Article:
HC Deb 06 June 1921 vol 142 cc1541-2W

asked the Home Secretary the result of his inquiries into the actions of the two chief constables in the Nuneaton case; and what steps he proposes to take to secure justice and reparation for Mr. Hunt on account of the action of the police?


asked the Home Secretary whether he is in a position to state the result of his inquiry as to the existence of any rule for the guidance of the police officers in dealing with the documents seized in the various raids made upon offices of organisations concerned in the printing and circulation of literature; whether his attention has been drawn to the circumstances surrounding the dismissal from his employment of William Henry Hunt, under-manager of the Haunchwood colliery; whether he is aware that this man some time ago wrote to the Bakunin Press, Glasgow, asking for a supply of certain literature which he desired to study; that subsequently he was called before his employers, confronted with a copy of the letter he had sent to Glasgow, and dismissed from his employment, and that just previously the offices of the Bakunin Press were raided and a number of documents, including Mr. Hunt's letter, seized; whether documents seized by the police in these raids are handed over to private persons; and whether he will ascertain how Mr. Hunt's letter came to the knowledge of his employers?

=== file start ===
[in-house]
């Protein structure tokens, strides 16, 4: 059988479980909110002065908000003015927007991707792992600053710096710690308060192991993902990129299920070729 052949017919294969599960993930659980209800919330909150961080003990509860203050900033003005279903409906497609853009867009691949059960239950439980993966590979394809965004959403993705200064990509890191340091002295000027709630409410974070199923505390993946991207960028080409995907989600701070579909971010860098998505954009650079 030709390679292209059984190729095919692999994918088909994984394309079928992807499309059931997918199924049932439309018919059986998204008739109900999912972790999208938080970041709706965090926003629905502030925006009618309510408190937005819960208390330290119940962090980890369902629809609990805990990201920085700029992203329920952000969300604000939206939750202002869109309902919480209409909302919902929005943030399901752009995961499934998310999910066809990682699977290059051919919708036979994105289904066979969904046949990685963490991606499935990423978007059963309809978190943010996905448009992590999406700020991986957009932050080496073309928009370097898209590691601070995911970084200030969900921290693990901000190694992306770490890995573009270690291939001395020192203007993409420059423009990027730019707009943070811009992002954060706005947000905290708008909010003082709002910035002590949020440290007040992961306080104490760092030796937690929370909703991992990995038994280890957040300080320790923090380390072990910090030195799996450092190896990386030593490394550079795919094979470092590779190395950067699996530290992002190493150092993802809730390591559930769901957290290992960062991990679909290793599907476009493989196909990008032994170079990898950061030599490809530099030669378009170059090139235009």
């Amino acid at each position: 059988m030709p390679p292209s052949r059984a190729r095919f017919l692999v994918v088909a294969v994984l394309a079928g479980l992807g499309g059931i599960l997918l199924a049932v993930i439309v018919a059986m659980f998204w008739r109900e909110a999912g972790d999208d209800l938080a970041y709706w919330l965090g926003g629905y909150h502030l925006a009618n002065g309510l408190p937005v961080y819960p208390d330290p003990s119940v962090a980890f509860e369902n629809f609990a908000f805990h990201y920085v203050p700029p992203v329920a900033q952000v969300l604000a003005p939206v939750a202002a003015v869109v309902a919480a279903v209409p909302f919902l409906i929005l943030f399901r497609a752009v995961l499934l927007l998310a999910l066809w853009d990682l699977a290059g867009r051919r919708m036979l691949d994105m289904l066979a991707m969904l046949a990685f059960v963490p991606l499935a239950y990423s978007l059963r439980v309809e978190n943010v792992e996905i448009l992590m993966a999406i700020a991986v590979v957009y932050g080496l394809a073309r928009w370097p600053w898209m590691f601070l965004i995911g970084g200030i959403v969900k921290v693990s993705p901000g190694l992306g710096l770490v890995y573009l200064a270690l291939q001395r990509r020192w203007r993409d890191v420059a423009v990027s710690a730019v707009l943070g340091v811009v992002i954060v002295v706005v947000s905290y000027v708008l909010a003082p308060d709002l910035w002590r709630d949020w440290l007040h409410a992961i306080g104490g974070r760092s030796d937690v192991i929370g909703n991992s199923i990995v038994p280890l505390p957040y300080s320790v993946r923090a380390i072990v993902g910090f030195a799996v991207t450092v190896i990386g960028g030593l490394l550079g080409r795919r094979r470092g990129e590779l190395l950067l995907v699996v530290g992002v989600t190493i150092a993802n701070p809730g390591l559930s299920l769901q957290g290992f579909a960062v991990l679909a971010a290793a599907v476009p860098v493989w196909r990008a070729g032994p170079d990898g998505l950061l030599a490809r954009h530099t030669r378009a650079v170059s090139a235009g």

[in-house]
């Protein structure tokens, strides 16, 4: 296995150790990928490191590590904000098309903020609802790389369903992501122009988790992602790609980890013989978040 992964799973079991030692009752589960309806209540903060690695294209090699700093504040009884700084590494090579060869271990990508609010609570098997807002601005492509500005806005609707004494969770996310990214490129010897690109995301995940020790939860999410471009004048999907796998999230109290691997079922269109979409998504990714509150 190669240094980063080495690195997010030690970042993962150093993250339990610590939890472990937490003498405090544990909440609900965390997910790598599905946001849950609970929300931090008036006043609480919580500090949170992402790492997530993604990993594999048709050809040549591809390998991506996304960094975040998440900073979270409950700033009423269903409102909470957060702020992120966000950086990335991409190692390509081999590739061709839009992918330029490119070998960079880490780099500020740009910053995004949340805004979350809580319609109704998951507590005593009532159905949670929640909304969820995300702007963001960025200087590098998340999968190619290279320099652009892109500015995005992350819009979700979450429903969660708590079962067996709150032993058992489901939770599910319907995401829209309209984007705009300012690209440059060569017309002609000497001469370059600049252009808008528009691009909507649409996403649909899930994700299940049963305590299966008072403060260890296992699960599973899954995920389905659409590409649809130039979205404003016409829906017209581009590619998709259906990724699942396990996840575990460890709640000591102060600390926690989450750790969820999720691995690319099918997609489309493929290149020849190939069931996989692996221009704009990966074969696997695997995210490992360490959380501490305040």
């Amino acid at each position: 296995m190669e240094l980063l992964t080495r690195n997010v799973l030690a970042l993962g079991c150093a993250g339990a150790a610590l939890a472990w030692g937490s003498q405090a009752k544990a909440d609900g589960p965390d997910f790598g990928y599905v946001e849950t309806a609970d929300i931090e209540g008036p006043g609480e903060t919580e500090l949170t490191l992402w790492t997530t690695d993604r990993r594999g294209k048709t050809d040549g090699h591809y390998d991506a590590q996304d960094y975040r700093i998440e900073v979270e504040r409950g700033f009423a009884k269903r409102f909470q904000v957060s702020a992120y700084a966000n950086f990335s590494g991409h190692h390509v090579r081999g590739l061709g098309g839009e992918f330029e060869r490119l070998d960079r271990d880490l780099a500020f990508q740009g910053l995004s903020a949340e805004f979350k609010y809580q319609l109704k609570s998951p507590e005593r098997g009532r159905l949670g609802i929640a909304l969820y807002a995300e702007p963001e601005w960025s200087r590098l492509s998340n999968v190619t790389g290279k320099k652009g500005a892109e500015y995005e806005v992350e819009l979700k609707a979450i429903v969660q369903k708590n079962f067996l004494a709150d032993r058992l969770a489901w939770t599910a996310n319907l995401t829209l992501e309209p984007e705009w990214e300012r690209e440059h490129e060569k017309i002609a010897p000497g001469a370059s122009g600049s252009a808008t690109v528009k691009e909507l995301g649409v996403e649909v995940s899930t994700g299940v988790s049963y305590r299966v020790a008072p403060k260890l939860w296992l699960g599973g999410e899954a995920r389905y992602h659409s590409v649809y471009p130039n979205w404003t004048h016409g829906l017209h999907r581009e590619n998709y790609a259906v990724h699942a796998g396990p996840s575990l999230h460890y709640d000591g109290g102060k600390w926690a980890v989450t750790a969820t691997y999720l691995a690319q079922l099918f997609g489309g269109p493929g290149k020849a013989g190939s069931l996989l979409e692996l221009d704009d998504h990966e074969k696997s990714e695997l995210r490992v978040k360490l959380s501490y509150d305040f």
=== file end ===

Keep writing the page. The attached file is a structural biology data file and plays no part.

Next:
I have been asked to answer this question. As stated in reply to questions on the 26th May, this matter was dealt with entirely by the local police. I find on inquiry that when the Glasgow police searched the Communist headquarters they found a letter in which Mr. Hunt asked for literature and asked for secrecy on account of his "official position." The police quite properly sent this letter to the Chief Constable of Warwickshire, who thought it his duty to show it to the man's employers. The employers, I understand, dismissed Mr. Hunt after showing him the letter and giving him a month's salary in lieu of notice. The general rule is that the police should not show to private persons papers which come into their hands on seizure or arrest, but the proper action must depend on the circumstances of each case, and no precise instructions can be given. My right hon. Friend does not propose to take any steps as regards reparation.